Ethical pluralism without complementarity
FitzPatrick, William J.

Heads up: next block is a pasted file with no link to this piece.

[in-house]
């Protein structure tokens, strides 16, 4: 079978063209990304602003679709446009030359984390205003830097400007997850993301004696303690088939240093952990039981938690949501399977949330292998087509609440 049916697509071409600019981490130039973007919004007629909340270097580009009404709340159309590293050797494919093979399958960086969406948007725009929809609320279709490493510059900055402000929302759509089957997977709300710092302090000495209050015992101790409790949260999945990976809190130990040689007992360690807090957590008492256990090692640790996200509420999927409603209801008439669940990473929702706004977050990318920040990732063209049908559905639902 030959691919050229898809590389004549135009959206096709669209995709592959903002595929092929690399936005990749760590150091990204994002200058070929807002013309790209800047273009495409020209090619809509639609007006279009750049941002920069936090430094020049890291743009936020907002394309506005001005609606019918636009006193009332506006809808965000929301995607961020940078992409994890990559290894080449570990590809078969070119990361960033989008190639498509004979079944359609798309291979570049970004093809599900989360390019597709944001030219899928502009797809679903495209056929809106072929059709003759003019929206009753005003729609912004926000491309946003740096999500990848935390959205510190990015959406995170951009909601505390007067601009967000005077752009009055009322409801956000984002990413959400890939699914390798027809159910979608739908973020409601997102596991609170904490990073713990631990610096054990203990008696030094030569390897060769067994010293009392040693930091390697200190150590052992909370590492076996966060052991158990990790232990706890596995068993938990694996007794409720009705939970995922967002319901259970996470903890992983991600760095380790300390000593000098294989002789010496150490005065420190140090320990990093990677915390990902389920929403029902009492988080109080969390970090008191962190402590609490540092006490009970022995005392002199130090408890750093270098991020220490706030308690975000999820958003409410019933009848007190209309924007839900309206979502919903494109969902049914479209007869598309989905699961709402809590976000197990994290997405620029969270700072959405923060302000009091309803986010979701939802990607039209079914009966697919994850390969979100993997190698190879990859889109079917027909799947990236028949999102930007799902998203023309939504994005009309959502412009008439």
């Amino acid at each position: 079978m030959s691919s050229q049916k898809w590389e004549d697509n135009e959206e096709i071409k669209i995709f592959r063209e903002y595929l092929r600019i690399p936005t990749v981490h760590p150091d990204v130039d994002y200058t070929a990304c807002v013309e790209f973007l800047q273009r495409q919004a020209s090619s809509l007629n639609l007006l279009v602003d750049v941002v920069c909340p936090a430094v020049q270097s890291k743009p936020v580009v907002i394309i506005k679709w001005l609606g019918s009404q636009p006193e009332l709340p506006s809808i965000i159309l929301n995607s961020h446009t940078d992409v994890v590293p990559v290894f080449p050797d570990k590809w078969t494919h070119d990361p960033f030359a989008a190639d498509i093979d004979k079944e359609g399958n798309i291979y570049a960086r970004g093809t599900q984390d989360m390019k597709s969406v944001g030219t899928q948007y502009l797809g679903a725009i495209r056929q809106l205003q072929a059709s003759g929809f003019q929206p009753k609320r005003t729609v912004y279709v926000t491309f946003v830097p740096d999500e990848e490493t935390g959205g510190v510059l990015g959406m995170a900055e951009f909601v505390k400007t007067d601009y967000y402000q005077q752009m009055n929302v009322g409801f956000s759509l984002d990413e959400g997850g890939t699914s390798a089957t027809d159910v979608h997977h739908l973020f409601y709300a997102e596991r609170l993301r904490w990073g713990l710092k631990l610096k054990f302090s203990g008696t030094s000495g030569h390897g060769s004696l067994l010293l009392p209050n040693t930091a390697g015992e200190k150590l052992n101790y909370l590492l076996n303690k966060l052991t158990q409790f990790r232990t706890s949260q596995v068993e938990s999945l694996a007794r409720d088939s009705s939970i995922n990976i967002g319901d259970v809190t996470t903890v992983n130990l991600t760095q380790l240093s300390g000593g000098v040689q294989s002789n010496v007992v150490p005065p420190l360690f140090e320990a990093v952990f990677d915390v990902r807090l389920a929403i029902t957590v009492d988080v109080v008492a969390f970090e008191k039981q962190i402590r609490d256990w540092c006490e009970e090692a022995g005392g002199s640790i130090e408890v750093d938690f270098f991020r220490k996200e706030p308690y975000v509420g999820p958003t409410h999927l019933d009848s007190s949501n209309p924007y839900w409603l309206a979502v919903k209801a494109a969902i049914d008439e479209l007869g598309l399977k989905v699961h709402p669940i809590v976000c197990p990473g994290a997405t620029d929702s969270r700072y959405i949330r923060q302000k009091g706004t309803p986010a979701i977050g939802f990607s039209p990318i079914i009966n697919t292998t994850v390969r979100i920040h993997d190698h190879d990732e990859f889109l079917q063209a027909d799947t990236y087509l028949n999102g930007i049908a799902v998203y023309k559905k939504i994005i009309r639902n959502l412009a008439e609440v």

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Grinnell, Bishop, and McCullough (2002) have proposed extending Bohr's notion of complementarity from the realm of quantum physics to that of bioethics, arguing that many ethical disputes cannot in principle be resolved. On this view, we should give up the aim of reaching all-things-considered moral verdicts on a variety of disputed questions, settling instead for a holism of irreducibly complementary perspectives. I discuss a number of difficulties with this proposal, and argue that the desire for inclusiveness that motivates it is properly captured through a different approach to ethical pluralism already familiar in moral philosophy, which does allow for resolution.